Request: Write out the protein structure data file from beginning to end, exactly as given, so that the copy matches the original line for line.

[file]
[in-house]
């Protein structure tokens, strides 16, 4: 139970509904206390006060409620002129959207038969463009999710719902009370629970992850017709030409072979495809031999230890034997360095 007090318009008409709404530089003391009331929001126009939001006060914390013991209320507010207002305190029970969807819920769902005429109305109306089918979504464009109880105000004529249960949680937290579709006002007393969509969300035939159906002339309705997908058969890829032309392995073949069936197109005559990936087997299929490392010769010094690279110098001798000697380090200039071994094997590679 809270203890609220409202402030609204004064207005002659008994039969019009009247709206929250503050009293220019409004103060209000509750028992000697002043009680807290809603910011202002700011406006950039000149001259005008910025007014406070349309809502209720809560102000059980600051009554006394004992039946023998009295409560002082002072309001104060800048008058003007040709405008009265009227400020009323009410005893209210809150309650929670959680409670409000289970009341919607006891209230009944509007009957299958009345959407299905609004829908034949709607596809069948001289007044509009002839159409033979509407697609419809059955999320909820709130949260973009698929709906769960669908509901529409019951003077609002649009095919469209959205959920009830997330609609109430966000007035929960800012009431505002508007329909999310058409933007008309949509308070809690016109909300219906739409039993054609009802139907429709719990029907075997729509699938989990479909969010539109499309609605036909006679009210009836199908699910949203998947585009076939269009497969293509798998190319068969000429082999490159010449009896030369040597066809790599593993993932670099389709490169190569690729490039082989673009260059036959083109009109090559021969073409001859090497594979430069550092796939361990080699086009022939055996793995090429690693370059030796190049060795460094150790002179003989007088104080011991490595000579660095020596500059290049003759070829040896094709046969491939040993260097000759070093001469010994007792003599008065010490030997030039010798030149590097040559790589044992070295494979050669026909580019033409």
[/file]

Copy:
[in-house]
């Protein structure tokens, strides 16, 4: 139970509904206390006060409620002129959207038969463009999710719902009370629970992850017709030409072979495809031999230890034997360095 007090318009008409709404530089003391009331929001126009939001006060914390013991209320507010207002305190029970969807819920769902005429109305109306089918979504464009109880105000004529249960949680937290579709006002007393969509969300035939159906002339309705997908058969890829032309392995073949069936197109005559990936087997299929490392010769010094690279110098001798000697380090200039071994094997590679 809270203890609220409202402030609204004064207005002659008994039969019009009247709206929250503050009293220019409004103060209000509750028992000697002043009680807290809603910011202002700011406006950039000149001259005008910025007014406070349309809502209720809560102000059980600051009554006394004992039946023998009295409560002082002072309001104060800048008058003007040709405008009265009227400020009323009410005893209210809150309650929670959680409670409000289970009341919607006891209230009944509007009957299958009345959407299905609004829908034949709607596809069948001289007044509009002839159409033979509407697609419809059955999320909820709130949260973009698929709906769960669908509901529409019951003077609002649009095919469209959205959920009830997330609609109430966000007035929960800012009431505002508007329909999310058409933007008309949509308070809690016109909300219906739409039993054609009802139907429709719990029907075997729509699938989990479909969010539109499309609605036909006679009210009836199908699910949203998947585009076939269009497969293509798998190319068969000429082999490159010449009896030369040597066809790599593993993932670099389709490169190569690729490039082989673009260059036959083109009109090559021969073409001859090497594979430069550092796939361990080699086009022939055996793995090429690693370059030796190049060795460094150790002179003989007088104080011991490595000579660095020596500059290049003759070829040896094709046969491939040993260097000759070093001469010994007792003599008065010490030997030039010798030149590097040559790589044992070295494979050669026909580019033409």